Data from the National Coffee Association of the USA suggests that espresso is quickly growing in popularity year on year, with millennials particularly favoring espresso over filter coffee.
Brewing a good espresso at home is more finickity than making filter coffee.
You are brewing with smaller quantities of ground coffee and water than with filter coffee, meaning that you have less room for error with how you brew.
Here are five tips to brew better espresso so you can get the most out of the drink when you make it at home.
1. Measure Out Your Ground Coffee and Water Dose
Espresso is traditionally brewed at between a 1:2 to 1:3 ground coffee to liquid ratio.
If you brew with significantly less coffee than this, then your espresso will lack the syrupy body that defines the drink.
If you brew with significantly more ground coffee than this, then there will not be enough water to dissolve the flavorful compounds in the coffee and this will result in a very flat tasting drink.
The most accurate way of measuring out your dose ratio is to weigh both the amount of ground coffee you brew with and the amount of liquid that you end up with.
Measuring your liquid coffee by volume rather than by weight is inaccurate because espresso has a layer of crema on top of it which significantly adds to its volume without adding much liquid to the final drink.
To make the best possible espresso you will want to get your hands on a small scale which can measure accurately to the nearest gram.
Bear in mind that you want your scale to be small enough that you can fit it under your cup when brewing so you can measure the weight of liquid that ends up in your cup.
2. Use the Amount of Coffee That Your Portafilter Basket was Designed to Hold
Portafilter baskets are the small metal insert that holds your ground coffee when you brew espresso.
Portafilter with basket on the left, and just a portafilter basket on the right
Each portafilter basket is only designed to hold a certain quantity of ground coffee.
If you overfill your basket, then water will struggle to pass through the coffee and you will end up with a very bitter, over extracted coffee.
Many portafilter baskets have their maximum dose printed on its side. If you cannot find this, then you will want to look for this in your espresso machine’s manual.
Avoiding overfilling your portafilter basket is another good reason to weigh out your ground coffee dose when brewing espresso.
3. Use A Pressurized Portafilter Basket If Using Pre Ground Coffee
It's perfectly fine to make espresso with pre ground coffee, so long as you use a pressurised portafilter.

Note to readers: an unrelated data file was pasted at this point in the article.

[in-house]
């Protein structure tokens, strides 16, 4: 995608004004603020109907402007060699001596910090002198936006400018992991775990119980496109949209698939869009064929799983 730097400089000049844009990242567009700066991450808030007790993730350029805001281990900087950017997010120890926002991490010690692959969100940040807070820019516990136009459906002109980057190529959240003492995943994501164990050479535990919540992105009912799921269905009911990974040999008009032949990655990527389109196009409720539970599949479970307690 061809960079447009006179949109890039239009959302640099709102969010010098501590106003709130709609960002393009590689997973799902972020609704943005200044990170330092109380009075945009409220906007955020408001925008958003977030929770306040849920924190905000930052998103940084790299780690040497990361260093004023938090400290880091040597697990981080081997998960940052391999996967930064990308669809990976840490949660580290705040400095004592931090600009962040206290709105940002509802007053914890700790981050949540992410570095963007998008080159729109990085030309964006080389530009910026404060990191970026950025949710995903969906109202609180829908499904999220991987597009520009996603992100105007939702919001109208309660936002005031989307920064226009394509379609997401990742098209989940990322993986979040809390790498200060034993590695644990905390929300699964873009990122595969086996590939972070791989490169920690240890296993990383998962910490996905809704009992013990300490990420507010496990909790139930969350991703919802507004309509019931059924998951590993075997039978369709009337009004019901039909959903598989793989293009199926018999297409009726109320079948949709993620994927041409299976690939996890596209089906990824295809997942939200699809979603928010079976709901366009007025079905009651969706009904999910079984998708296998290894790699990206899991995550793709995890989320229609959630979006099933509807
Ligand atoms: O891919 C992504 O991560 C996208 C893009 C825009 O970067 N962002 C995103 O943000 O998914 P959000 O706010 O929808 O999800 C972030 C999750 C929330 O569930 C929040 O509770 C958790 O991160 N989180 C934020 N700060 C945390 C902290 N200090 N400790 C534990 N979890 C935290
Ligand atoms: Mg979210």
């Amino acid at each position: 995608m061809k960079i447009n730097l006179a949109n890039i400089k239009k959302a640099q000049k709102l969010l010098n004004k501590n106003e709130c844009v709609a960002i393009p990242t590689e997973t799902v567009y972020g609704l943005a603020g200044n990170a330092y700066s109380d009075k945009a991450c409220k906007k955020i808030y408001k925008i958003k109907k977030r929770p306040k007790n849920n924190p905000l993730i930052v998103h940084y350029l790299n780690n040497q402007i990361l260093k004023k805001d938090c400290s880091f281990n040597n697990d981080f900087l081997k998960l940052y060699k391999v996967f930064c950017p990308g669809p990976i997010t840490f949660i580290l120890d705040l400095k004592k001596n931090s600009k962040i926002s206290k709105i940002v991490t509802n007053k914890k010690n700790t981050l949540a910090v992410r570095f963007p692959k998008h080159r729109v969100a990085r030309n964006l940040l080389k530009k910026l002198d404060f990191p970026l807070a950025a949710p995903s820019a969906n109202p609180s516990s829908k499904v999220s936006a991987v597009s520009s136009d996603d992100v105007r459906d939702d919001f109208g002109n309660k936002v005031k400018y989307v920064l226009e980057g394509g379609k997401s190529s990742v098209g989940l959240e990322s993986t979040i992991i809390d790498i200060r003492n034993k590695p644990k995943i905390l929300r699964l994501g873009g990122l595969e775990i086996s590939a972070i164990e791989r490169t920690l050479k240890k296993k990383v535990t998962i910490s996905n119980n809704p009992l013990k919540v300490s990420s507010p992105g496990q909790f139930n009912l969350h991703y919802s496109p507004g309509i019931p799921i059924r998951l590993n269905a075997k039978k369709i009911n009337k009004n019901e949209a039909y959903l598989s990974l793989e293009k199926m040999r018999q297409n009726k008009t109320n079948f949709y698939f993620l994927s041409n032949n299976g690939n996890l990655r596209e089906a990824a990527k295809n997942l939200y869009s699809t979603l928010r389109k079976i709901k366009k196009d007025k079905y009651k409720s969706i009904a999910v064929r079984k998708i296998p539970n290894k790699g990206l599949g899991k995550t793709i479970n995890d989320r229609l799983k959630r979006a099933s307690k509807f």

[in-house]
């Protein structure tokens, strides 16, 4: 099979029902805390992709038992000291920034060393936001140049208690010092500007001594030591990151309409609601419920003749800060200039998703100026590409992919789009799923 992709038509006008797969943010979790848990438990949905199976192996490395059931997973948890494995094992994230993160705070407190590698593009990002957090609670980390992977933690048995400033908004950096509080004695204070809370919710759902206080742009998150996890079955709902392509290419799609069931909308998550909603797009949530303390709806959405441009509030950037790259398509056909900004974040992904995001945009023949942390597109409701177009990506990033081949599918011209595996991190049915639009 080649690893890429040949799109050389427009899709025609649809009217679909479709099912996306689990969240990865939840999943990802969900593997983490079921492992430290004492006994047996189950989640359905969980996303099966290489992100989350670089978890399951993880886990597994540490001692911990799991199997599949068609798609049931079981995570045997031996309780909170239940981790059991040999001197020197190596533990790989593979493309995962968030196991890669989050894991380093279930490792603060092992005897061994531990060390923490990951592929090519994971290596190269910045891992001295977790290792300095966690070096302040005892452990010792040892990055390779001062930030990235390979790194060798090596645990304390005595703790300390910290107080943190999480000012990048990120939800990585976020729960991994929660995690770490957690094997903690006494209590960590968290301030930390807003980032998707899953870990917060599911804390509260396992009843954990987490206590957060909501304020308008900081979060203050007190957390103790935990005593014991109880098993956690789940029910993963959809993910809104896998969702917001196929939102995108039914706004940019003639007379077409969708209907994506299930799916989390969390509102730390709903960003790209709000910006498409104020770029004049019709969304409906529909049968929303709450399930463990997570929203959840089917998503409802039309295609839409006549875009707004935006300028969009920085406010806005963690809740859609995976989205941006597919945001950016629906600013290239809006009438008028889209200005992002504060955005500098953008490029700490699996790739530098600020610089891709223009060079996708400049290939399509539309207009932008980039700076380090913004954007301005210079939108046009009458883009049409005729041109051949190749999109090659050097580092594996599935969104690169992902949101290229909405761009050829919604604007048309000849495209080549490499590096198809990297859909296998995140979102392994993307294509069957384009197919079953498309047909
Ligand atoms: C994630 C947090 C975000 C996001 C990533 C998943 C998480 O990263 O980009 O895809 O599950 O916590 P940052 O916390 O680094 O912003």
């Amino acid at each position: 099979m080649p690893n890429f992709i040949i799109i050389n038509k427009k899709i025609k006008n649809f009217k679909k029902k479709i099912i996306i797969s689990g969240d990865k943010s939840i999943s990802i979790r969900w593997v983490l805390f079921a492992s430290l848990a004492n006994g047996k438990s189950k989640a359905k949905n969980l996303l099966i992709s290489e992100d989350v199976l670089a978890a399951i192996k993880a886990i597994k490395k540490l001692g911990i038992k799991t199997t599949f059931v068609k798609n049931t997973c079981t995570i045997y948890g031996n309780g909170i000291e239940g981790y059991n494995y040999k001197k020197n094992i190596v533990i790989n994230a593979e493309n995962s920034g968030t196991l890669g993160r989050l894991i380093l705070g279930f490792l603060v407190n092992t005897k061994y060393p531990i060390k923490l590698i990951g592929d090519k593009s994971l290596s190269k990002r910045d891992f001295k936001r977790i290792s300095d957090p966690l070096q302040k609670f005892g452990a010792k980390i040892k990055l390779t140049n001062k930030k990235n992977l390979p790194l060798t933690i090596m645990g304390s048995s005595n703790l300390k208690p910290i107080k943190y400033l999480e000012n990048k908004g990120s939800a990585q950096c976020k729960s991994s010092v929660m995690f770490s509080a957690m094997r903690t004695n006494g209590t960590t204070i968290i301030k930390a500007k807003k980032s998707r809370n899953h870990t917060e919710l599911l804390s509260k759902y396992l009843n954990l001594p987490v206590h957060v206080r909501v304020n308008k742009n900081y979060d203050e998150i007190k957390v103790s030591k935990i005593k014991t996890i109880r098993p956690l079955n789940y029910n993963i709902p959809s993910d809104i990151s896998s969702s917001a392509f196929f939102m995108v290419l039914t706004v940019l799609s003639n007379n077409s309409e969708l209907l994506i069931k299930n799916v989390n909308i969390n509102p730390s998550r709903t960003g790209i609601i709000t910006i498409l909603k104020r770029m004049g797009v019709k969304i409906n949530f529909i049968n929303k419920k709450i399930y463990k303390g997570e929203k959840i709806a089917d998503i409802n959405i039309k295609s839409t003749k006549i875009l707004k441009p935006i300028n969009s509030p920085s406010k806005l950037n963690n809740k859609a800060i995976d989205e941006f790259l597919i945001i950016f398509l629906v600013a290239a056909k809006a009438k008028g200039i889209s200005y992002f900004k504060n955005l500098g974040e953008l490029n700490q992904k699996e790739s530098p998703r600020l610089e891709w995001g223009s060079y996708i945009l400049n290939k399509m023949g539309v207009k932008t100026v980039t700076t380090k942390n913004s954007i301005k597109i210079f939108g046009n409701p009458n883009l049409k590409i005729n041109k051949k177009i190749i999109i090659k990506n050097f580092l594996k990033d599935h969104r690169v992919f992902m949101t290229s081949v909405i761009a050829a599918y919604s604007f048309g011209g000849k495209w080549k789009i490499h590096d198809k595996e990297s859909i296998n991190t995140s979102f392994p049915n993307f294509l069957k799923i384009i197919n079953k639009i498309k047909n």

If you use a non pressurised portafilter with pre ground coffee, you have a very high chance of the espresso channelling. This creates an unpleasantly sharp espresso.
A pressurized portafilter basket, also known as a “double walled” portafilter basket, as a basket which only has one tiny hole at its bottom. All your espresso is pushed through this hole when brewing to allow for a more even extraction.
The image below shows you the difference between a pressurized and non-pressurized portafilter so you can identify them easily (image from: https://drinkycoffee.com/best-espresso-machines-for-beginners/).
Non-pressurized portafilter basket (left) and pressurized portafilter right. Red circle shows the one single hole at the bottom of the pressurised portafilter.
If you have bought a coffee grinder and grind your own beans, you should consider using a non-pressurized portafilter.
These can create a better bodied espresso with freshly ground coffee as they do not over pressurise your beans when brewing.
4. Time How Long Your Shots Take to Brew
Timing your shots is useful because it gives you feedback on whether you are tamping your espresso pucks correctly.
Espresso shots should take between 25 and 30 seconds from the time you press the brew button to the time that coffee stops running out of the machine.
If shots take over 30 seconds to brew, then you are likely tamping your coffee puck too firmly. There is not enough space between the coffee grinds for your water to run though, and this additional contact time between water and coffee will create an over extracted, bitter drink.
If shots take under 25 seconds to brew, you are likely not tamping your coffee firmly enough. There is too much space between coffee grinds, and this limited contact time will create a sharp, under extracted espresso.
More sophisticated espresso machines have built in timers. I would strongly recommend buying such a machine if you want to replicate coffee shop quality espresso at home.
5. Warm Up Your Portafilter Before Brewing
The final espresso brewing variable that you want to control, along with brewing ratio and time, is brewing temperature.
Espresso machines will heat water to your desired temperature (around 200 Fahrenheit), but if your portafilter is cold, then your water will be significantly cooler than this once it makes contact with your coffee.
To actually brew with water around 200 Fahrenheit, you will have to warm up your portafilter.
You have two ways of doing this. Either you can put your portafilter head in a cup of hot water for a few minutes before brewing, or you can brew a “blank shot” (a shot without any ground coffee in the portafilter) before you make your espresso.
Making espresso is a little bit more technical than making filter coffee, however the excellent drink you can make by putting in this effort is well worth it.
This article was written by Oli Baise. Oli has been a barista for six years and runs coffee blog Drinky Coffee.